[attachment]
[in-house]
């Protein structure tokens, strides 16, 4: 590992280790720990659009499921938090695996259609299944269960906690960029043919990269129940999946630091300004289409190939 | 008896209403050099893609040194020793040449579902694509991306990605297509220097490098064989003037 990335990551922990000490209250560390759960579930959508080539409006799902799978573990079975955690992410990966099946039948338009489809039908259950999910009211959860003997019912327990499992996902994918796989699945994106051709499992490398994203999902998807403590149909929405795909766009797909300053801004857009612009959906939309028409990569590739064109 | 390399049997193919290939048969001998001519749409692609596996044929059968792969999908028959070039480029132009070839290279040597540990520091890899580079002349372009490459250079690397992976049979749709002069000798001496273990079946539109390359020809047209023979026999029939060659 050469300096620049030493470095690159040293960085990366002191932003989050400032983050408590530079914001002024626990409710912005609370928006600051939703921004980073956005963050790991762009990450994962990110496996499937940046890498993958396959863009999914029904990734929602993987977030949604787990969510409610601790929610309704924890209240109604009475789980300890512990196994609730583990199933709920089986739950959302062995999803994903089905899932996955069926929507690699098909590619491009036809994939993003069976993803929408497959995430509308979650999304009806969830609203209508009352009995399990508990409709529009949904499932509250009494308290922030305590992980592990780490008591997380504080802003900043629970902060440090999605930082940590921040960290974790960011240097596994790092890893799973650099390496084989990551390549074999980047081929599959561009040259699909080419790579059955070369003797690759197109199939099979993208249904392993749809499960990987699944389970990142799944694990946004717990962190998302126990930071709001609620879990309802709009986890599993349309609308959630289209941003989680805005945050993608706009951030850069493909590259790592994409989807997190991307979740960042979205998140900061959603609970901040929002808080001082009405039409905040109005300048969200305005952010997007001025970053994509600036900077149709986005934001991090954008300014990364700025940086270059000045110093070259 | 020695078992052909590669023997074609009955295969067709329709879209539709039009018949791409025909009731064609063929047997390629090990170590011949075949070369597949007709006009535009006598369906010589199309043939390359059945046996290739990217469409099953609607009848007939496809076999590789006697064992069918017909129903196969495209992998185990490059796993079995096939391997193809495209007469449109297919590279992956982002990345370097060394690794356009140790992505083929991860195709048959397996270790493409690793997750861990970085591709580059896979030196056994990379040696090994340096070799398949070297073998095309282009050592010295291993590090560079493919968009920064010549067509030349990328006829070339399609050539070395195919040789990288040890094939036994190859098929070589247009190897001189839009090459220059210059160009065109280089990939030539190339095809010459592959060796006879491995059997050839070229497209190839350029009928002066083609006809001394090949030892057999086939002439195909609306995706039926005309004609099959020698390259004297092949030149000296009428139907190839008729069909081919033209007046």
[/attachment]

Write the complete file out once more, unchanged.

[in-house]
């Protein structure tokens, strides 16, 4: 590992280790720990659009499921938090695996259609299944269960906690960029043919990269129940999946630091300004289409190939 | 008896209403050099893609040194020793040449579902694509991306990605297509220097490098064989003037 990335990551922990000490209250560390759960579930959508080539409006799902799978573990079975955690992410990966099946039948338009489809039908259950999910009211959860003997019912327990499992996902994918796989699945994106051709499992490398994203999902998807403590149909929405795909766009797909300053801004857009612009959906939309028409990569590739064109 | 390399049997193919290939048969001998001519749409692609596996044929059968792969999908028959070039480029132009070839290279040597540990520091890899580079002349372009490459250079690397992976049979749709002069000798001496273990079946539109390359020809047209023979026999029939060659 050469300096620049030493470095690159040293960085990366002191932003989050400032983050408590530079914001002024626990409710912005609370928006600051939703921004980073956005963050790991762009990450994962990110496996499937940046890498993958396959863009999914029904990734929602993987977030949604787990969510409610601790929610309704924890209240109604009475789980300890512990196994609730583990199933709920089986739950959302062995999803994903089905899932996955069926929507690699098909590619491009036809994939993003069976993803929408497959995430509308979650999304009806969830609203209508009352009995399990508990409709529009949904499932509250009494308290922030305590992980592990780490008591997380504080802003900043629970902060440090999605930082940590921040960290974790960011240097596994790092890893799973650099390496084989990551390549074999980047081929599959561009040259699909080419790579059955070369003797690759197109199939099979993208249904392993749809499960990987699944389970990142799944694990946004717990962190998302126990930071709001609620879990309802709009986890599993349309609308959630289209941003989680805005945050993608706009951030850069493909590259790592994409989807997190991307979740960042979205998140900061959603609970901040929002808080001082009405039409905040109005300048969200305005952010997007001025970053994509600036900077149709986005934001991090954008300014990364700025940086270059000045110093070259 | 020695078992052909590669023997074609009955295969067709329709879209539709039009018949791409025909009731064609063929047997390629090990170590011949075949070369597949007709006009535009006598369906010589199309043939390359059945046996290739990217469409099953609607009848007939496809076999590789006697064992069918017909129903196969495209992998185990490059796993079995096939391997193809495209007469449109297919590279992956982002990345370097060394690794356009140790992505083929991860195709048959397996270790493409690793997750861990970085591709580059896979030196056994990379040696090994340096070799398949070297073998095309282009050592010295291993590090560079493919968009920064010549067509030349990328006829070339399609050539070395195919040789990288040890094939036994190859098929070589247009190897001189839009090459220059210059160009065109280089990939030539190339095809010459592959060796006879491995059997050839070229497209190839350029009928002066083609006809001394090949030892057999086939002439195909609306995706039926005309004609099959020698390259004297092949030149000296009428139907190839008729069909081919033209007046």